deterioration degree of the timber beam, with the highly deteriorated beams
showing the most potential for repair. The flexural stiffness in the undamaged state
seems to be an upper limit of the stiffness that can be regained by this method
21

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(Gutkowski and Forsling, 2007). An insertion of a shear spike where it was not
needed, left a decayed void without repair. It was concluded therefore that repair is
related to the location and number of shear spikes. The use of epoxy combined
with shear spikes was highly effective (Radford et al., 2000). Similarity between
small scale beams and full scale beams testing was observed.
When load testing was carried out to ultimate failure, it was observed that the
predominant failure mode was flexure, signifying a failure in the timber rather than
in the shear spike system (Gutkowski et al., 2007).
Other observations include the following. Epoxy resin formed a better bond with
wood, resulting in better strength than with polyester resin. The bond was also
improved by lightly sanding the spikes, and by using a slightly oversized hole than
previously used. Fibreglass grindings used with the epoxy mixture resulted with
better fill-up of timber voids, while the strength of the epoxy was not compromised.
(Miller et al., 2008)

2.4 More considerations


2.4.1 Shear Connections
In 2005, in a study on shear repair of timber beams, Akbiyik tried several repair
methods using long hex bolts and lag screws. Beams with splits were tested to
determine the residual strength, and checked beams were tested to shear failure.
Both types of beams were then repaired. All beams were then tested to failure to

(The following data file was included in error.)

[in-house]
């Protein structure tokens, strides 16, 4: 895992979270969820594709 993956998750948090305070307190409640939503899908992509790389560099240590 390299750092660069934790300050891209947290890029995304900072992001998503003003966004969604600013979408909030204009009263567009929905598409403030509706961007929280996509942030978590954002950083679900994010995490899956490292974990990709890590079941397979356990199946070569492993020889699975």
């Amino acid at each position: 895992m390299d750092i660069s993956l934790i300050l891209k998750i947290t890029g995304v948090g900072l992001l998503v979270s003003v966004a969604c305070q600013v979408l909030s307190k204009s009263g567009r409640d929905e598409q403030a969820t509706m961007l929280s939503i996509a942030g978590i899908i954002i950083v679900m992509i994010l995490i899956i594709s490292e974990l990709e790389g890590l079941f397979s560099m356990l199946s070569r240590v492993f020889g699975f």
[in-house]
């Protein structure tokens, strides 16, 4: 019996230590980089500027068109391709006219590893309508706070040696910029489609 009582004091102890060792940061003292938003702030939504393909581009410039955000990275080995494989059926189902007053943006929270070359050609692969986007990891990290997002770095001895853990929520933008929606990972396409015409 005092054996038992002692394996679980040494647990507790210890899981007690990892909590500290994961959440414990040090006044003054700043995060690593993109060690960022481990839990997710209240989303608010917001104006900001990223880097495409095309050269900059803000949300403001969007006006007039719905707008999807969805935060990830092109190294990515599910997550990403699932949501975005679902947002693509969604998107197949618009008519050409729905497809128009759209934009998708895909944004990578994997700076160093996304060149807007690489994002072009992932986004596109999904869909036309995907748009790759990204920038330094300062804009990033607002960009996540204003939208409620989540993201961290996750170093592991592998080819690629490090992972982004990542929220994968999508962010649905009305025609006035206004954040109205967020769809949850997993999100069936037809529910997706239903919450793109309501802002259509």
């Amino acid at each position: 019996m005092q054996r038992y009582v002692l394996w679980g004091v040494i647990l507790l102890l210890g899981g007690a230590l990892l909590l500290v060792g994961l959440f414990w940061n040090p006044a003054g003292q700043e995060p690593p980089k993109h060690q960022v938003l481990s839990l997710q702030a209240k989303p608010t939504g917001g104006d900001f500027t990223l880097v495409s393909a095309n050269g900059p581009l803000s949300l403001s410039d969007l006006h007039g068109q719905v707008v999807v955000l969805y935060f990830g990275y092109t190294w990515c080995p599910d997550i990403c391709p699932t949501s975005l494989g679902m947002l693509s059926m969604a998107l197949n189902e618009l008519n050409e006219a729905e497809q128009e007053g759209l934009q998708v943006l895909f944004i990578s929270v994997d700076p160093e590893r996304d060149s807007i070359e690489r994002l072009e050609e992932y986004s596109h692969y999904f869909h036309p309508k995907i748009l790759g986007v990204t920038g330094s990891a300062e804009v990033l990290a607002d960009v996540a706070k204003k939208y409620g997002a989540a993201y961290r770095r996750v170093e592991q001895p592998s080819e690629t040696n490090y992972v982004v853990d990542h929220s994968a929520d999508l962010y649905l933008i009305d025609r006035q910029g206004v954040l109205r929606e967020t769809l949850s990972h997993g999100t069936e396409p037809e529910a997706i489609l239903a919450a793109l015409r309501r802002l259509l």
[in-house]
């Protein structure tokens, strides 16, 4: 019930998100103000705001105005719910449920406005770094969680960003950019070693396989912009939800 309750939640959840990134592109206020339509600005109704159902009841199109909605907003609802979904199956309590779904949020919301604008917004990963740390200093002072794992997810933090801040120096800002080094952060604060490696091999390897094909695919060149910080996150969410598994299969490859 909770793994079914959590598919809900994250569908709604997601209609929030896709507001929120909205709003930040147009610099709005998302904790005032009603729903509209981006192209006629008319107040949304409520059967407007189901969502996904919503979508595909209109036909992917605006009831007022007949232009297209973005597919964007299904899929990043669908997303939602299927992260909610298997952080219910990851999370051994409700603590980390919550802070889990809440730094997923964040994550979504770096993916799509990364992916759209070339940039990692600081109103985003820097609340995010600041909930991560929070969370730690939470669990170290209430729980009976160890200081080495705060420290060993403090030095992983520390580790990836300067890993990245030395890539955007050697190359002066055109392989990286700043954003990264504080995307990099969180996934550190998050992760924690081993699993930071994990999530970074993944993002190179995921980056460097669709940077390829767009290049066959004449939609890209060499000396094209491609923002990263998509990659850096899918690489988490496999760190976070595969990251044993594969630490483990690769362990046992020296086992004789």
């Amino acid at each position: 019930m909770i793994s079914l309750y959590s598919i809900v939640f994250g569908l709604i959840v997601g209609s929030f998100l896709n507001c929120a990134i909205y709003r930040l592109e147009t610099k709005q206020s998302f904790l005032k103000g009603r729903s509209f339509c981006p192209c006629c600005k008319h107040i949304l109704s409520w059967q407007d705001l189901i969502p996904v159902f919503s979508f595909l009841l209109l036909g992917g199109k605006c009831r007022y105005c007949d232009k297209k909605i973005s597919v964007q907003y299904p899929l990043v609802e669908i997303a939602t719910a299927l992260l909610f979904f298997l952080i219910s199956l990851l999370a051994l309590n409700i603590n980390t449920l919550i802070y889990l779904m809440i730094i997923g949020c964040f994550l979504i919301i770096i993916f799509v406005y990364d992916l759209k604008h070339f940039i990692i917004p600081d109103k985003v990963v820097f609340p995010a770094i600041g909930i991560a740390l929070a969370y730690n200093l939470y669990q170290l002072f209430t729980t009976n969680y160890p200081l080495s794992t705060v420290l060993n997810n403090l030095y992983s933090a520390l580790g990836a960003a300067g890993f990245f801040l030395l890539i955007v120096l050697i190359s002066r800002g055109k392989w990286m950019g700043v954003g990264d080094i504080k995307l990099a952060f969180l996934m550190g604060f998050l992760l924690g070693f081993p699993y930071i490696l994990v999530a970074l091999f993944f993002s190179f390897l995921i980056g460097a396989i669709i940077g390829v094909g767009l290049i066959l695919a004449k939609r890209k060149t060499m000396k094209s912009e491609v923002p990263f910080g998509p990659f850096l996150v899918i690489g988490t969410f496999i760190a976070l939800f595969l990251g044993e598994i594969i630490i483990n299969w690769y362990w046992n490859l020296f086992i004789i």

determine the effectiveness of a repair method. The effectiveness was determined
by comparing the unstrengthened post-failure capacity of original beam to ultimate
failure capacity of repaired beam.
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Fig 2.5 Single shear connection modelling the use of hex bolts and lag screws

Considering these beams as having a complete discontinuity, Akbiyik compared


the repair methods to dowel-like shear connections as shown in fig. 2.5. The aim
was to reach the ultimate failure load that would be reached by an undamaged
timber beam. The researcher used The American Forest and Paper Association
(AFPA) mechanical connection concepts, to obtain the number of hex bolts or lag
screws required. These guidelines provide different yield failure modes from which
the dominating yield failure mode was chosen in design. From the results obtained
it can be seen that better mathematical models are needed to predict the capacity
of such repair methods as the ultimate failure load predictions were not reliable in
most of the cases.

2.4.2 Bond Strength


The research work reviewed in this section is generally concerned with direct pullout testing of bonded-in rods. The design issues and performance requirements
are not the same as for rods used in shear enhancement of timber beams,
however these studies give us a good idea of the main issues involved with bond
strength. Many joint characteristics are common to both steel rods and FRP rods
(Broughton and Hutchinson, 2001).

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Bond increased with increasing embedment length, and in many cases with
increasing bond line thickness, but this depended also on the adhesive type
(Connolly and Mettem, 2003; Broughton and Hutchinson, 2001; Felligioni et al.,